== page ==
While my friends were on their mission, it was my turn to check out the falls - a beautiful collection of reddish-brown rock formations, channeling falls of water, from one cliff to the other. Even with the car problem, I couldn't ignore the beauty of the falls. Later, loaded with new oil, we hit the road again. But misfortune wasn't done with us for the day.

About ten miles out of Sioux Falls, we noticed the hood of the car bouncing up and down. Getting out of the car, I took some metal wire and fed it through the hood - and again through the front latch, just extra security to make me feel better about it. After another ten miles, the bouncing of the hood worsened, and going about 85 miles an hour in the left lane, the metal of the hood ripped from its frame and flew into our windshield, spraying us with glass. Completely blinded by the hood, I slammed on the brakes and slowly pulled to the left, the sound of a swerving 18-wheeler on my right. Even in the depression of the moment it was impossible to ignore the comical look of a car with a shattered windshield, and a piece of metal once resembling a hood now heavily bungee-corded down to the front of the car, going 25 mph down the shoulder of the highway. We stopped at the next possible exit, Montrose, South Dakota.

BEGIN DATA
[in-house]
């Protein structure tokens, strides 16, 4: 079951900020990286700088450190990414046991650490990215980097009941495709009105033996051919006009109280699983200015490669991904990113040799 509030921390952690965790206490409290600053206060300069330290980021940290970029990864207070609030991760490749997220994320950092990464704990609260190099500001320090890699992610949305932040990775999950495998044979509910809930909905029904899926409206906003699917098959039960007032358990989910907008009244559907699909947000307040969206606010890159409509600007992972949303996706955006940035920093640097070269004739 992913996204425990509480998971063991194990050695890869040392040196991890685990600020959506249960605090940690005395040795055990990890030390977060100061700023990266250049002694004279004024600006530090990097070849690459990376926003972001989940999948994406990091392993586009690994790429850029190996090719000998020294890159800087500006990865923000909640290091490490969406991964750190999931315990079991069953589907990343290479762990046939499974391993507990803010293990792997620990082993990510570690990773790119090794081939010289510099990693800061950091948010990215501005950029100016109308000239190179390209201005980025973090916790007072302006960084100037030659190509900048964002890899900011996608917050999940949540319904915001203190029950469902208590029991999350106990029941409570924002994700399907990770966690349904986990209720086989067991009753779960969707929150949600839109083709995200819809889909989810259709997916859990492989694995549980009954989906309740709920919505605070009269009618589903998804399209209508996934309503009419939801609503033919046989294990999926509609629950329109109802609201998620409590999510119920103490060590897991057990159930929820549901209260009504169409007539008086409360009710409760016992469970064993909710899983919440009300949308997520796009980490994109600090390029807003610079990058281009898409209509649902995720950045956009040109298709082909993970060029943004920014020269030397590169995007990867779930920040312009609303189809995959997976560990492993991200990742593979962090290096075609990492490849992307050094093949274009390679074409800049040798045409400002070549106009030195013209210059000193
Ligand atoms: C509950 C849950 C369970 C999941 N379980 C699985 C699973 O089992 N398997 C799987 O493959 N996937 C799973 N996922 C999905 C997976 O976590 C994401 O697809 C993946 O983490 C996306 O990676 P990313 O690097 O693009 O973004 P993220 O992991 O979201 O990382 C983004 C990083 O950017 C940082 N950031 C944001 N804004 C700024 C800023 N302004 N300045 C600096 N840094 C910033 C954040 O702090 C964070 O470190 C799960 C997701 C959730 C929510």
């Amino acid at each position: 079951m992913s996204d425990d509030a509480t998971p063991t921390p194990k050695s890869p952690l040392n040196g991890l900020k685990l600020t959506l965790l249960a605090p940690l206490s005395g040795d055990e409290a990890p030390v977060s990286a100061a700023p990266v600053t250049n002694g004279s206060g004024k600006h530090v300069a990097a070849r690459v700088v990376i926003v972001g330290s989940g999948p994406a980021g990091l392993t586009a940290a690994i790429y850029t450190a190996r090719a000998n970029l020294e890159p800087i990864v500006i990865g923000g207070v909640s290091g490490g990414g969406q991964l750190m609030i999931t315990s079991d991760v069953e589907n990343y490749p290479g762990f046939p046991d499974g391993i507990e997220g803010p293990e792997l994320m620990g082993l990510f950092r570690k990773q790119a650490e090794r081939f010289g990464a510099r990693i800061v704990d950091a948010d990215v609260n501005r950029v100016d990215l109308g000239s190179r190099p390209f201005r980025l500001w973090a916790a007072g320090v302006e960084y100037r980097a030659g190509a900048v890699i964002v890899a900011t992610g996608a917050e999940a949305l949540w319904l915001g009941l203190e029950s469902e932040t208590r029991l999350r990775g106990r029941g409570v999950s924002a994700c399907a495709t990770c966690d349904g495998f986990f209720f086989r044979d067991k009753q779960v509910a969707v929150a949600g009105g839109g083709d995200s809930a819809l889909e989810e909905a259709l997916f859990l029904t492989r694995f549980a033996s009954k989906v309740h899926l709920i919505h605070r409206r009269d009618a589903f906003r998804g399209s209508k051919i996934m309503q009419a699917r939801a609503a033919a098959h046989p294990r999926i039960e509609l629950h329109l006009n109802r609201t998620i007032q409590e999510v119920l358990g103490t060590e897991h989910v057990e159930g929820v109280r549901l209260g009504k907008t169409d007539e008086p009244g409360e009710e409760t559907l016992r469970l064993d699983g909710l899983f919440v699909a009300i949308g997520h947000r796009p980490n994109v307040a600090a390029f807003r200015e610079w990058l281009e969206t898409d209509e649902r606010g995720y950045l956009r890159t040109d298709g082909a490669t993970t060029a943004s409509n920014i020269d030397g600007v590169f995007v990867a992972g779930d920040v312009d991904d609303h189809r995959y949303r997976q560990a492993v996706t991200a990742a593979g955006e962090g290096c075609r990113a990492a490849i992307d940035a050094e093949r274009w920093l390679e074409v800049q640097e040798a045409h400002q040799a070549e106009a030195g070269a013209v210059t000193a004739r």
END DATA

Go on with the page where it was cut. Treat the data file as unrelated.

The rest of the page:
And another good Samaritan came our way. The auto body man was kind, reassuring, and had the right type of windshield in stock. One handshake, and we let him at it, while we waited in a pub nearby. Discussing the option of turning back for home, we all agreed it couldn't get worse than South Dakota, and the regret of quitting now would haunt us. Once again, naive optimism prevailed over logic. $365 later and we were back on the road.

We reached the Badlands, right around sunset. Any doubt I had about continuing our trip, already wildly out of control, died in the beauty of the place. Our country is gorgeous, and this place I call home deserves a fair chance at winning my affection. Driving through the park, one plays a game of clouds, letting the imagination turn these amorphously-shaped rocks into castles, towers, or creatures forever fossilized in the memory of stone. But the Badlands experience didn’t hit until I stepped out of the car and into another world. Leaving the car, we ignored the warning about the instability of the rock formations - another action courtesy of the ignorance of youth - and climbed out into the rock. Reaching the top my two friends and I sat and watched the sun set, puffing on our whimsical Sherlock Holmes-like tobacco pipes, and let ourselves get lost in the moment, and what would await us on the road ahead.